The proposal still tries to change students’ “thoughts, values, beliefs, and actions.” It still is an educational program with “learning outcomes.” It maintains the RA “conversations.” It maintains highly politicized and highly suspect activities.
“Citizenship responsibilities” are still the responsibilities defined by ResLife, now in even more narrow terms of environmental sustainability. It is not enough to simply put the word “environmental” before the word “sustainability” and then trust ResLife to re-envision all of its activities through an environmental lens-or through the even narrower lens of “issues of environmental sustainability that are relevant to residence hall living.”
Changing a few words here and there cannot save the program from the indoctrination program that it has been intended to be from the start. The document is now a logical mess. The other two “circles” of sustainability—the social and political agenda—are still there in the activities. The proposal should go back to committee and start over again.
Or consider “learning outcome” 3: “Understand their own and others’ concepts of justice.” Why, again, is this a proper learning outcome for ResLife to teach rather than the faculty—are they failing to teach about justice? Is this topic going to be only about environmental sustainability now? Is “social justice” really gone from the proposal now?
Or consider the fact that the parties are still envisioned partly as guilt trips:
A welcome back party will be held in each complex for returning first-year students. At each social event, information will be posted on walls and event supplies to inform students of the economic and environmental impact of the event and items.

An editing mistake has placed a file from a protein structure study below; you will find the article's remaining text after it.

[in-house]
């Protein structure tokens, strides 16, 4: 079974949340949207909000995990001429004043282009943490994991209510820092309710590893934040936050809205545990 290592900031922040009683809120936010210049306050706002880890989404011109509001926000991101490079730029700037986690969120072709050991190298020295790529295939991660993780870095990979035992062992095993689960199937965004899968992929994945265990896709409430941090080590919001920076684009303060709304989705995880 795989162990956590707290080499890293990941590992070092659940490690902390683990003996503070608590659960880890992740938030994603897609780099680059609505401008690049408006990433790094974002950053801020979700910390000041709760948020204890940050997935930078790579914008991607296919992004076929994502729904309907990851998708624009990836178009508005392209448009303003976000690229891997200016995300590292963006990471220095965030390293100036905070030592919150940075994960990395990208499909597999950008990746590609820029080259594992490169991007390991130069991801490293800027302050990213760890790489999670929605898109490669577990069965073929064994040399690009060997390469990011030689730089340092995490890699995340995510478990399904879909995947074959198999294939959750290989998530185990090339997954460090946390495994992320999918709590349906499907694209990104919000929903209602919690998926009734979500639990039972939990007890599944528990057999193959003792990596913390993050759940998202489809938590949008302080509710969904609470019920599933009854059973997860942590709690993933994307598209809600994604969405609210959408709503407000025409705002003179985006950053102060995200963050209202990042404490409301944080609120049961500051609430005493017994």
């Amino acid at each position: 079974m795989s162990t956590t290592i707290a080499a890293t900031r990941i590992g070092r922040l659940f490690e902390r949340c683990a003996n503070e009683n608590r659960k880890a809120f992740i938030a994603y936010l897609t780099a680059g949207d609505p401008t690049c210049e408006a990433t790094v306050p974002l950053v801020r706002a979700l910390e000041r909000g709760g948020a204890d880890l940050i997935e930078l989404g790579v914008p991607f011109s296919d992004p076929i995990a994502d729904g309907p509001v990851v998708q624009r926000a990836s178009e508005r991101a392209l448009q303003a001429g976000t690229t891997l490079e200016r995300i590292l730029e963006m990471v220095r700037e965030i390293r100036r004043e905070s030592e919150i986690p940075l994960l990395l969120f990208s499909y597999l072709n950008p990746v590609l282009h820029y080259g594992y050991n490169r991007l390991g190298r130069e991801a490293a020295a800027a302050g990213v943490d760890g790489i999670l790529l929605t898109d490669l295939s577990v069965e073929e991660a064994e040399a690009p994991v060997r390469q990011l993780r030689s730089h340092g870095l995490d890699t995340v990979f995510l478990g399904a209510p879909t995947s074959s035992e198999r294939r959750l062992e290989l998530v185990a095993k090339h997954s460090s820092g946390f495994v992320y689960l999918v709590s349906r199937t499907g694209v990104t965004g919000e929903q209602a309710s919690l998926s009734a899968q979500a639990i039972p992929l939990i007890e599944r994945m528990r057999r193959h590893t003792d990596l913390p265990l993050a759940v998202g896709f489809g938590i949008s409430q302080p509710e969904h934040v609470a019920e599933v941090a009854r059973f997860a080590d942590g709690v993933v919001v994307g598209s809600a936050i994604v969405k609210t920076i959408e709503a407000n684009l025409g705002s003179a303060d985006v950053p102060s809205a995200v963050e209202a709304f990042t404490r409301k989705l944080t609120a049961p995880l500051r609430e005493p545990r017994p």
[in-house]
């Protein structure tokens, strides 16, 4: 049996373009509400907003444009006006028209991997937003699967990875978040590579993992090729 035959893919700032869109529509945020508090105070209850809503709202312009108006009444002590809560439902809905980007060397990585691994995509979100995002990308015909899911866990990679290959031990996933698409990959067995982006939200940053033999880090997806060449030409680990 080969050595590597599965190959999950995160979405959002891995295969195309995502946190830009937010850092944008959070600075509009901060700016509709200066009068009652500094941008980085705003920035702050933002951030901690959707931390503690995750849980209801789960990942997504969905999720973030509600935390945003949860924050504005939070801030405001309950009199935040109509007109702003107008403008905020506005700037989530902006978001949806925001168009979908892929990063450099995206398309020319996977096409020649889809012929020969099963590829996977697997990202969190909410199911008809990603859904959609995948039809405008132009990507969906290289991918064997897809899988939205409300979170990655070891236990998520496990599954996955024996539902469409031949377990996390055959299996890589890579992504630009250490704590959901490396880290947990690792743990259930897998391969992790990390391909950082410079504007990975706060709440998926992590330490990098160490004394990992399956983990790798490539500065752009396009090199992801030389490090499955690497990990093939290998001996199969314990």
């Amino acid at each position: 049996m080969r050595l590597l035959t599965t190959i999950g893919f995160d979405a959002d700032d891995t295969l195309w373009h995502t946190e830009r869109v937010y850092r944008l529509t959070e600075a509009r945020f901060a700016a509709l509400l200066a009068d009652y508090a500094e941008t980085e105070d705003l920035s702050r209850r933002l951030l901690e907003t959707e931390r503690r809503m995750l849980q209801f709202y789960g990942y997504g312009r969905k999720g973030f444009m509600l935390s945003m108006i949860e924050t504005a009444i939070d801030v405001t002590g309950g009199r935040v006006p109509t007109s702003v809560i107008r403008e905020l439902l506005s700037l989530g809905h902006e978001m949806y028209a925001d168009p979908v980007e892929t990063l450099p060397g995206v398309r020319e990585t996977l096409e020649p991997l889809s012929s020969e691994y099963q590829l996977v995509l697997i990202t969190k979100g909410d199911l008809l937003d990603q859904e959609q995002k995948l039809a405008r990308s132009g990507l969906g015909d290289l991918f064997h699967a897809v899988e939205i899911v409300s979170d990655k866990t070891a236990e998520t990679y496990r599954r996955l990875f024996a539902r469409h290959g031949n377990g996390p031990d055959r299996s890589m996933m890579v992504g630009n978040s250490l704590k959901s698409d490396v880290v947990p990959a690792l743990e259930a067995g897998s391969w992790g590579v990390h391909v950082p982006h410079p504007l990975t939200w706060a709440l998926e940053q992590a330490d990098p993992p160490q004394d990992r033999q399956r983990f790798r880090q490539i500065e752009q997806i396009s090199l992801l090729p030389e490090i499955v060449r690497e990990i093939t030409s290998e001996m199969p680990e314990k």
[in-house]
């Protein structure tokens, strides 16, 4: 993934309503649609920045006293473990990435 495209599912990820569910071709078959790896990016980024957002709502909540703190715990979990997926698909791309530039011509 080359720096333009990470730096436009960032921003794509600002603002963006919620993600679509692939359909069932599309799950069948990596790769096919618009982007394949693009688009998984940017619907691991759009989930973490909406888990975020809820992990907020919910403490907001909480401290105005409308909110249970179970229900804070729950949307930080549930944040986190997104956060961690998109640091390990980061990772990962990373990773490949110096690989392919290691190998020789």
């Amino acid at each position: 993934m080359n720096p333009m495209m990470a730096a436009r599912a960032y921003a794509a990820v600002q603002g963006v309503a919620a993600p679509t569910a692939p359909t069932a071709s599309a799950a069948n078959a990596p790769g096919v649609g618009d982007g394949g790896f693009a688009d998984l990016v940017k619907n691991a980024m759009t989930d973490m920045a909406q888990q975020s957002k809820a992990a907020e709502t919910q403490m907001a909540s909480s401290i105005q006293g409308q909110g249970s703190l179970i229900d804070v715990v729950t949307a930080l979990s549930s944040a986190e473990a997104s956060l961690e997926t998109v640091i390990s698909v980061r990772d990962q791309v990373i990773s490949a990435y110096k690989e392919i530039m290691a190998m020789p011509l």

Oops, forgot to take out the word “economic,” right? “This fork cost 7 cents, which could have been donated to a wind farm.”
Now that the program is even more strongly hidden by doublespeak, students will have even less of an opportunity to understand what they are going to be allowed to opt out of.
The Faculty Senate again has just three days (including the weekend) to read, consider, and debate this proposal. To expect that an educational program of such magnitude should be considered within such a short time is unfair and unworthy of the University of Delaware. To revise the resolution supporting the plan by changing the words “educational plan” to “residential program”—while it still is clearly an educational plan—is more doublespeak and another attempt to pull the wool over the faculty’s eyes. ResLife is still advertising its mission as its “educational priority,” using language almost identical to its goal statement in the oft-revised proposal.
The Faculty Senate should take the time to get it right. The students of the University of Delaware deserve no less.